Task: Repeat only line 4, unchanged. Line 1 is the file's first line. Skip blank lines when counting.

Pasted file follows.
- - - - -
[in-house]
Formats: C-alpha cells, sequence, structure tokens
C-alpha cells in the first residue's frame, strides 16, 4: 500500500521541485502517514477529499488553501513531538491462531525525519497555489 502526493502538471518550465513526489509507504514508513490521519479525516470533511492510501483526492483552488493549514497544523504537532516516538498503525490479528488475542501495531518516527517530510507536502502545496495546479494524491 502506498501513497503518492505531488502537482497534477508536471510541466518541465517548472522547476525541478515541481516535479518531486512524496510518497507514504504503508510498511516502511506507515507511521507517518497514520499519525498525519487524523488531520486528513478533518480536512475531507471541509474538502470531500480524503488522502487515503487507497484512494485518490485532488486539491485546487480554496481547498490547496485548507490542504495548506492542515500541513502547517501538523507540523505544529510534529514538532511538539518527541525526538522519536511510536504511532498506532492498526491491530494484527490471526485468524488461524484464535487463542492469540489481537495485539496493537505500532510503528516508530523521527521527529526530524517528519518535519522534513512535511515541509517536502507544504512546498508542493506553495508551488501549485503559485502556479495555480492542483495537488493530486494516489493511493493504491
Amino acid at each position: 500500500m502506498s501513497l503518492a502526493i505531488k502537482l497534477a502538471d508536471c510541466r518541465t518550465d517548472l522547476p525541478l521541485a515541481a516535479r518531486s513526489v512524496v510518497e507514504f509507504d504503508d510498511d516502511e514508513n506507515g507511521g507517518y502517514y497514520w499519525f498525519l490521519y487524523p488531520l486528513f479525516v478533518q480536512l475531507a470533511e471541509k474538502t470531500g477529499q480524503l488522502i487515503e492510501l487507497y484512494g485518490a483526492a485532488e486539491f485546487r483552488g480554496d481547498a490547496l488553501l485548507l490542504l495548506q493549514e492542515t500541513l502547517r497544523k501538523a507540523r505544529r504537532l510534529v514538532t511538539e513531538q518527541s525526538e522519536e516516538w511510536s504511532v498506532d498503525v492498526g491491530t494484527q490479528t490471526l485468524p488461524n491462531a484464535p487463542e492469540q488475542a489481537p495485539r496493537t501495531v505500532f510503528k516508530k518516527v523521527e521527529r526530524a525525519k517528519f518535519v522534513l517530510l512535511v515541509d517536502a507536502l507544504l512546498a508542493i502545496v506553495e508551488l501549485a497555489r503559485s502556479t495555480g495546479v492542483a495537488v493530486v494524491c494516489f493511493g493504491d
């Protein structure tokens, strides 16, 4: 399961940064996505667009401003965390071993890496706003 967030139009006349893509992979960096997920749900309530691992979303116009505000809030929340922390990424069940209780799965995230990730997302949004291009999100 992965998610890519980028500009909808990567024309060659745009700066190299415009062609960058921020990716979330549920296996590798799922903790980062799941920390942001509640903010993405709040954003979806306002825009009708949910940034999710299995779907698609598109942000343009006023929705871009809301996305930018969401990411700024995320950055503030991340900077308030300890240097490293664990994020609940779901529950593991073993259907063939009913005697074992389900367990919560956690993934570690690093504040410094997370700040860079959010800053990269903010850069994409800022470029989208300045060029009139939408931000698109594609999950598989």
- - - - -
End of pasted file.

Amino acid at each position: 500500500m502506498s501513497l503518492a502526493i505531488k502537482l497534477a502538471d508536471c510541466r518541465t518550465d517548472l522547476p525541478l521541485a515541481a516535479r518531486s513526489v512524496v510518497e507514504f509507504d504503508d510498511d516502511e514508513n506507515g507511521g507517518y502517514y497514520w499519525f498525519l490521519y487524523p488531520l486528513f479525516v478533518q480536512l475531507a470533511e471541509k474538502t470531500g477529499q480524503l488522502i487515503e492510501l487507497y484512494g485518490a483526492a485532488e486539491f485546487r483552488g480554496d481547498a490547496l488553501l485548507l490542504l495548506q493549514e492542515t500541513l502547517r497544523k501538523a507540523r505544529r504537532l510534529v514538532t511538539e513531538q518527541s525526538e522519536e516516538w511510536s504511532v498506532d498503525v492498526g491491530t494484527q490479528t490471526l485468524p488461524n491462531a484464535p487463542e492469540q488475542a489481537p495485539r496493537t501495531v505500532f510503528k516508530k518516527v523521527e521527529r526530524a525525519k517528519f518535519v522534513l517530510l512535511v515541509d517536502a507536502l507544504l512546498a508542493i502545496v506553495e508551488l501549485a497555489r503559485s502556479t495555480g495546479v492542483a495537488v493530486v494524491c494516489f493511493g493504491d